December 3, 2014

Parents as School Consumers

Parents are used to the no-brainer of sending their children to the school in their attendance zones. Of course, your child will go to the school down the street where all the kids in the neighborhood go. The most comparison shopping parents will do is to look into the teacher choices for their children's grade. Maybe they'll listen to word of mouth about the pros and cons of each teacher. Minus that, there will be no thinking of what type of school their children go to or how it compares to other options around (if there are even options around).
Look into Rick Hess' review of new book exploring the consumerism of the parents of DC's Opportunity Scholarship program in Edweek. There is very little research being done into what parents care about when they do have educational options for their children since choices are so hard to come by within public education. Here's a bit from the article:
Fortunately, this slender book uses an array of surveys, focus groups, and interviews to dig into the key questions. Stewart and Wolf offer a terrific framework for thinking about the nature of choice. When it comes to the different relationships that public agencies can have with program participants, the authors distinguish between clientism, consumerism, and active citizenship. Clientism treats individuals as simple recipients, placing little emphasis on soliciting feedback from participants. They argue that this is the typical relationship of low-income parents to schools.
Stewart and Wolf find that the process of participating in the DC scholarship program led many parents into a new trajectory, one in which they started to approach schools as consumers. Before the program, most participating families had never ventured outside their neighborhood schools to explore other educational opportunities. They'd never had the chance or the need to evaluate schools, ask questions, or take actions (like filling out applications or visiting schools) that involved them in the process. Few had ever even bought houses or cars, and had little experience with comparing services or providers. In the course of the program, parents developed more awareness of the need to compare schools, interest in the data that allows them to, and self-confidence in their ability to do so.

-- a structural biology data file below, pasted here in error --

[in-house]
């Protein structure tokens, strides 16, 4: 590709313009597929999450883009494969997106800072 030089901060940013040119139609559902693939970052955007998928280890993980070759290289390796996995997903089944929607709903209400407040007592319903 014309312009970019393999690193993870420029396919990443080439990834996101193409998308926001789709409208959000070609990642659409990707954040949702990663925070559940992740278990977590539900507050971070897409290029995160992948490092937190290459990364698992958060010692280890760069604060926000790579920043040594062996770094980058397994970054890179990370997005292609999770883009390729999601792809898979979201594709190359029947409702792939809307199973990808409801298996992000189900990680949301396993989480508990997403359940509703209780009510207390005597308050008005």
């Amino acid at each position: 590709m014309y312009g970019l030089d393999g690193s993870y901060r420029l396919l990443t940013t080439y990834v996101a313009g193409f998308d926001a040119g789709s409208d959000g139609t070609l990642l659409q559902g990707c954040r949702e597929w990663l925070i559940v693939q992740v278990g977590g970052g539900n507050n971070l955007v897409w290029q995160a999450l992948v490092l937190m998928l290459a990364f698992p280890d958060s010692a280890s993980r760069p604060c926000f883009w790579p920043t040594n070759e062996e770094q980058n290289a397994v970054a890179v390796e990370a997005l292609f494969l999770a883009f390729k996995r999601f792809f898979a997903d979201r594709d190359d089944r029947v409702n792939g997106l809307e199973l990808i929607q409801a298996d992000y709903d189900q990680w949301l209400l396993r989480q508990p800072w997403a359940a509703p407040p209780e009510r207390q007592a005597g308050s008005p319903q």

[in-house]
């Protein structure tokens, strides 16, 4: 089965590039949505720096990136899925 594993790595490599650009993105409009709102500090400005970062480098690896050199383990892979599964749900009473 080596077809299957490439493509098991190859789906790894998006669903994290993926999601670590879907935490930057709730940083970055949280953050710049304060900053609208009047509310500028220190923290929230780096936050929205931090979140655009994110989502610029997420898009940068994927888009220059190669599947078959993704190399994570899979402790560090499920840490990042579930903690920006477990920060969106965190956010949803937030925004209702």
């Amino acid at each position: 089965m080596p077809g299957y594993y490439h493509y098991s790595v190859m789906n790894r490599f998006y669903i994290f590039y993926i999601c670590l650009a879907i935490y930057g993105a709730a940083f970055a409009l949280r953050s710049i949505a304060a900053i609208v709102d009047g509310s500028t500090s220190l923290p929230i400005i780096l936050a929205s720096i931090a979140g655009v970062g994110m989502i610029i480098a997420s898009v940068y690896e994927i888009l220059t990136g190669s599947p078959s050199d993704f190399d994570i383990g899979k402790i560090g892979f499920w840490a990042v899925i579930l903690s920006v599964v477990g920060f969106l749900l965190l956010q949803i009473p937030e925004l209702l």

September 30, 2014

Friedman Foundation is Breaking Down Voucher Myths

Watch Breaking Down "The School Voucher Audit" from The Friedman Foundation for Educational Choice



September 24, 2014

The failings of AP

The controversy over the new AP American-history framework has been hard to cut through. Who do you believe, how much is hype, and how much is real bias that we need to expose? Finally, we've got two good sources: Rich Hess and Chester Finn in Getting Our History Right out at National Review.

Here's a brief paragraph as to why AP the framework will always be a powder keg:
The idea of Advanced Placement, after all, is to provide high-school students with college-level coursework that, if successfully mastered, will be accepted by colleges and yield credits to students upon entry. But securing post-secondary credit for work done in high school means that the College Board’s AP courses need to resemble those that the students would take in college — which means their content will be driven primarily by what college professors teach in their own lecture halls. Which, in turn, means that every pedagogical and political fad to be found on today’s postmodern campuses will creep into courses taught to high schoolers.
 This little part explains a lot more:
Moreover, the College Board defends its AP course content by saying that such courses are supposed to be taken on top of previous instruction in the subject. In other words, they expect school kids to have studied U.S. history before they get to the AP course. Swell if true. But how many high-school students take U.S. history twice? And how satisfactory is the grounding they get from whatever history they studied during K–8 “social studies”?
AP anything should be a deeper investigation in addition to the foundational knowledge that our kids are supposed to be getting through our public education system. This is just not happening on either count. Instead, we're getting students graduating who know nothing, but think they know everything. It explains a lot.

August 7, 2014

Rehashing the Math Wars in an Understandable Way, Again

The Math Wars never seem to go away. Those who created the idea that children learn better by not being taught recycle and repackage it, year after year.

The latest incarnation is Common Core math. True, CC are just standards...but, they really aren't. Nothing is ever free of interpretation, especially standards. This is especially true when purveyors of fuzzy math are in charge of teacher education, curricula, tests, and everything else imaginable in public education.

Read this article by Elizabeth Green that started the latest dust-up. In a nutshell, she asserts what fuzzy math supporters have always asserted: fuzzy math is good and will raise our test scores if only teachers were trained properly in how to teach it. She and others believe that Common Core math will succeed if only there were better teacher preparation schools out there. Again, the most wonderful teacher prep paired with the best teachers the world (paired with extra bright, with-it parents who can teach this "new" math to their children) could provide will not make something that could just be ill-informed and unworkable.